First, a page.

Nope, no forget--his OP'ing said nothing about dogs (or any other critters for that matter)...just that he was tired of hauling ladders to the spot.

Then he should do so...
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On Friday, June 21, 2013 9:43:47 AM UTC-7, dpb wrote:

He mentioned the dogs and other critters in his OP.
Harry K
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Actually, he didn't mention critters until his second post. Just sayin'
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Murray! Get a life! . Christopher A. Young Learn more about Jesus www.lds.org . .

Actually, he didn't mention critters until his second post. Just sayin'
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On Sun, 23 Jun 2013 23:19:57 +0000, DerbyDad03 wrote:

My mistake for not mentioning it at first.
The main intent was to make it easy to repair the plumbing on the other side of the fence once a year.
Keeping the four-footed critters inside is a secondary consideration (since someone had asked).
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What's the purpose of the fence? If it's just a privacy fence, you can put in a gate of some kind. If it's keeping rabbits out, that's more complicated. . Christopher A. Young Learn more about Jesus www.lds.org . .
I need to fix a few dozen leaks in my solar panels again:

In order to do so, I have to climb the fence lots of times:

I'm considering just cutting the fence at this point where it's not even a chain link style, but it's a corral style fence:

Do you have any suggestions for how to put an infrequently used gate at that corral-style location?
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On Thu, 20 Jun 2013 09:17:06 -0400, Stormin Mormon wrote:

I didn't put the fence in, but it's a wholly enclosed property, and it has a pool, so the fence is needed for insurance reasons. Plus it's in the mountains so there are plenty of wild animals. Plus the dogs need to stay inside (although mine won't travel too far outside the fence when they get out).
The problem with the ladder is mainly that it's dangerous because it's hard to secure on the steep hillside; and I'm very likely to tip over.
Normally I don't even need to get to the solar panels. But, when I'm fixing them, there's a lot of travel to the pumps to turn them on and off (since you need them on to find the leak, and then you turn them off to fix the leak, and then you turn them on to test, and then move on to the next leak).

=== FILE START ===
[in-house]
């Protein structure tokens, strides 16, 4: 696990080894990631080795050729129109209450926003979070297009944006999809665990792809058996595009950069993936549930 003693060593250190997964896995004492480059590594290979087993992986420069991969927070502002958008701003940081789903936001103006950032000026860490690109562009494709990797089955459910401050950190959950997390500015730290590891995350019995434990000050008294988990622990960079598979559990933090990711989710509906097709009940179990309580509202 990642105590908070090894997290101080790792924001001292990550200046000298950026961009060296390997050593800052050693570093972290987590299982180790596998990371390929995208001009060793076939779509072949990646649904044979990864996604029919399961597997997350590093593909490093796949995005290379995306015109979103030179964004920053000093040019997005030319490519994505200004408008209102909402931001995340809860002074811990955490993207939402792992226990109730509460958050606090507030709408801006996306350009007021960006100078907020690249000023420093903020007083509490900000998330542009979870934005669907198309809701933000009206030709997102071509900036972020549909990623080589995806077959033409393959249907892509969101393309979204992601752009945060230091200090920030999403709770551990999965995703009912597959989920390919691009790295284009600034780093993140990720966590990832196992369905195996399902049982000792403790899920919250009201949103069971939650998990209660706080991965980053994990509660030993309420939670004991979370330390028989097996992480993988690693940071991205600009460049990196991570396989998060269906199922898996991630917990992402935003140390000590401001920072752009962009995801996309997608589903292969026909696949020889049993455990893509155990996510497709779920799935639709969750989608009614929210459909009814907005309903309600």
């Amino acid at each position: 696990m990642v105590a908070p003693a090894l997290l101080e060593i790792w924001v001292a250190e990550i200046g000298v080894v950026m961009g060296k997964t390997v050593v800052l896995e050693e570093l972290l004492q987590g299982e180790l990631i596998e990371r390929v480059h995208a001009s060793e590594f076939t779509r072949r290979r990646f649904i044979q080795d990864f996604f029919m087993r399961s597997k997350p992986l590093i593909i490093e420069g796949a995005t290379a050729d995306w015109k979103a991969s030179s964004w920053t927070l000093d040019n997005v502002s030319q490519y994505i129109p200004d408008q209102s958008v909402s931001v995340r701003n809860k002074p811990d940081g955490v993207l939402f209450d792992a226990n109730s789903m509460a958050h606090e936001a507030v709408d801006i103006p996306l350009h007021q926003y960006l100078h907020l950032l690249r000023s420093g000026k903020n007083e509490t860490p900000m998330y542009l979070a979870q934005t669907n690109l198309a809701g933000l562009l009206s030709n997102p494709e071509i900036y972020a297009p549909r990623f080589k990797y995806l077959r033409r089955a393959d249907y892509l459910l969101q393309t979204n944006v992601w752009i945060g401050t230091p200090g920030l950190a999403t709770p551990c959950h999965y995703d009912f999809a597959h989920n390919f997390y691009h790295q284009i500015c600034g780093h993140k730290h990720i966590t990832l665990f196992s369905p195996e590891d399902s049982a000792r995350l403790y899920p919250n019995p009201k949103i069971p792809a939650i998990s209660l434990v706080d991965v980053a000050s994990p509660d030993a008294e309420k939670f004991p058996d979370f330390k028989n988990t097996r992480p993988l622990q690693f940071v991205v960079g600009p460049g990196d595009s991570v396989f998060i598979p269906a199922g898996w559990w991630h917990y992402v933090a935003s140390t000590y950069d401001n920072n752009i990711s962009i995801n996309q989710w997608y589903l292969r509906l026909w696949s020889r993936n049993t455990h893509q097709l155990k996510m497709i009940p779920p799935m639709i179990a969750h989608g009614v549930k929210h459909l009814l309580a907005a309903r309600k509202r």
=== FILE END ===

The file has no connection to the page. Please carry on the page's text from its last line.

I have tried, in the past, *marking* the leaks, but nothing seems to stay put that I've tried. I tried nail polish (but it won't stick to the wet plastic); I've tried chalk (it smears so you can't find the exact hole). I even tried poking brightly colored pins near the holes (that works, but it's a pain).
So, all I *really* want is to get through the fence in an easy way rather infrequently. I know I can just cut it and wire it back up; but that's messy. So I was wondering what was out there to make temporary gates for those corral style fences (as shown below):

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Sounds like you are not keeping in/out large farm animals. The dogs rule out a stile as they would not be deterred.
One cheap method if you still have a pieceof that fencing laying around.
1. run a wire from one post to the next as high up as you can and tighten it to maintain the tension on the rest of the fence. 2. Cut down far enough away from one post to wrap the cut end back around the post to keep it secure. 3. a wood stave with the loose panel end wrapped around it. Problem - due to fencing used up wrapping around the post and the stave you will probably be too short - you will need to splice in a piece of the fencing before installing the stave. Wire loops top and bottom to hold the stave when the gate is shut.
Cast is minimal if ou have the extra fencing. Rude, crude and there are hundreds of thousands of gates doe that way all over he world.
Harry K